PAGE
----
First 'fully Chinese' smartwatch aims to fill gap left by Google's Android Wear

PUBLISHED : Thursday, 04 June, 2015, 9:27am
UPDATED : Thursday, 04 June, 2015, 9:27am

A Beijing-based start-up has launched what it says is the only smartwatch that runs on a dedicated operating system apart from the Apple Watch.

The Chinese-language smartwatch operating system - said to be a first - lets users control not only their watches, but also other connected home appliances, by using voice commands in Mandarin Chinese.

Users of the Ticwatch have to say “Ni Hao, Wen Wen” to wake up the device, and according to an on-site demonstration, can find results by asking the watch in Chinese, for instance, “What is the closest dumpling restaurant with free wireless internet?”.

Other functions can also be controlled by touching the screen, sliding a side sensor pad, or shaking the device.

“It’s not difficult nowadays to make a smartwatch. You can just go to Shenzhen and find contractors willing to take your order for watches that may look different on the surface, but are essentially the same inside,” Chumen Wenwen chief executive Li Zhifei told reporters at a launch event in Beijing.

“And they don’t work well because they all have the Android Wear OS beneath them and aren’t made with the hardware in mind,” said the former research scientist at Google.

As Apple Watch only supports iPhones, and Android Wear has yet to enter the Chinese market since almost all Google services are blocked on the mainland, he said he believed a homegrown system could fill the gap. Li's company previously made its name with voice controlled information enquiry applications for Chinese tourists travelling outside the country.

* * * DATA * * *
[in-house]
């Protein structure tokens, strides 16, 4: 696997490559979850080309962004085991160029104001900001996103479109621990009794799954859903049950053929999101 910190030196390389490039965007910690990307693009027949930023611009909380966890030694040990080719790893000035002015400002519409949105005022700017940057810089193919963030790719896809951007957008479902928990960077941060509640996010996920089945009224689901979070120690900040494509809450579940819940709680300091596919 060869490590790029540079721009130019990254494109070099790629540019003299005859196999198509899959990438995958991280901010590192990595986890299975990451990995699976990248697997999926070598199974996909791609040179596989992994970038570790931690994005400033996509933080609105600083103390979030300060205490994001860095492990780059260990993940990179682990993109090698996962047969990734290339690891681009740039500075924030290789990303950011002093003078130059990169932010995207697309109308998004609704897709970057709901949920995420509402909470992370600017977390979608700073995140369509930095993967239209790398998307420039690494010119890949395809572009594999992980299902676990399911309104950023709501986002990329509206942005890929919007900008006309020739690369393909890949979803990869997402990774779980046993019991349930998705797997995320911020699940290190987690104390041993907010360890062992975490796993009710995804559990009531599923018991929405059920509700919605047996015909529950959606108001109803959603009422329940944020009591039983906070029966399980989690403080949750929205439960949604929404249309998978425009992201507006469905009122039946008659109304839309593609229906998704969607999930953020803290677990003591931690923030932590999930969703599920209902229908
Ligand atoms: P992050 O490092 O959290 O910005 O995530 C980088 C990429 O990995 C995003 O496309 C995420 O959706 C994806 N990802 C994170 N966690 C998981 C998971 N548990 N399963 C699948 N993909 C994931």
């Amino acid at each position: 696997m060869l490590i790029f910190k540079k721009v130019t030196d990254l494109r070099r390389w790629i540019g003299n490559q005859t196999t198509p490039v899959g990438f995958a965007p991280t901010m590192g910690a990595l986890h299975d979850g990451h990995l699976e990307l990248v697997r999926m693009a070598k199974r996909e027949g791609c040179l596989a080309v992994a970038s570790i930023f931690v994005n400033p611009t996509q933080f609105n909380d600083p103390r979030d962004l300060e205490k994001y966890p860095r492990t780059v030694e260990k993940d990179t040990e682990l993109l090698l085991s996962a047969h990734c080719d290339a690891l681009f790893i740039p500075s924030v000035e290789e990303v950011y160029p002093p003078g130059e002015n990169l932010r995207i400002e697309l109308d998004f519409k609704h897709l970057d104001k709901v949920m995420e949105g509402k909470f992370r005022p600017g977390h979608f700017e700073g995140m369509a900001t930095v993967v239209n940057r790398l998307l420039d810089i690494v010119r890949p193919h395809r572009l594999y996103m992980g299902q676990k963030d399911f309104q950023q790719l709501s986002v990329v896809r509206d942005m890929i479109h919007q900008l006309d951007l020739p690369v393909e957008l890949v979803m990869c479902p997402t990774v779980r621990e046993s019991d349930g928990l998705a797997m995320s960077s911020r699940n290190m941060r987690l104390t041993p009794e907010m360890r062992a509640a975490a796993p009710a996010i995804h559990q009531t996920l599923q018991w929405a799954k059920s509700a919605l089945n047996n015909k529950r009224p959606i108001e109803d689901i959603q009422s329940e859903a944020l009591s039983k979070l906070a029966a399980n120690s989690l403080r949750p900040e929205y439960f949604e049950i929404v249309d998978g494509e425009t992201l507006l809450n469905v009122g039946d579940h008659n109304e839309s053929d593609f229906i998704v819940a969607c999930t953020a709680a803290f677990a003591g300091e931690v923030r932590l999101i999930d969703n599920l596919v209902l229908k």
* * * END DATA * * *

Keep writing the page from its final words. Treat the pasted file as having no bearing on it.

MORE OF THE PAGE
The operating system, Ticwear, was released late last year. The Ticwatch will be the operating system's first native device.

The design of the watch was done by Frog Design, a San Francisco-based firm that has previously worked on some of Apple’s computers, including several Mac models.

The firm has teamed up with online services such as e-commerce platform, Sogou Maps, car-booking apps Didi Dache and Yidao Yongche, and smart home system developer Broadlink, among others, to let users hit the ground running with the watches, Li said.

The base unit retails for 999 yuan (US$160), while a model with a metal strap will cost 1,199 yuan. Pre-orders begin on from June 18.

While the lack of Android Wear devices on the market gives Chumen Wenwen a good head start, it may soon face stiff competition from Baidu. The search giant launched a website in April to introduce its upcoming Android-based smartwatch OS named DuWear, and also teased its own smartwatch product - the DuWear Watch - this month, according to reports in the Chinese media.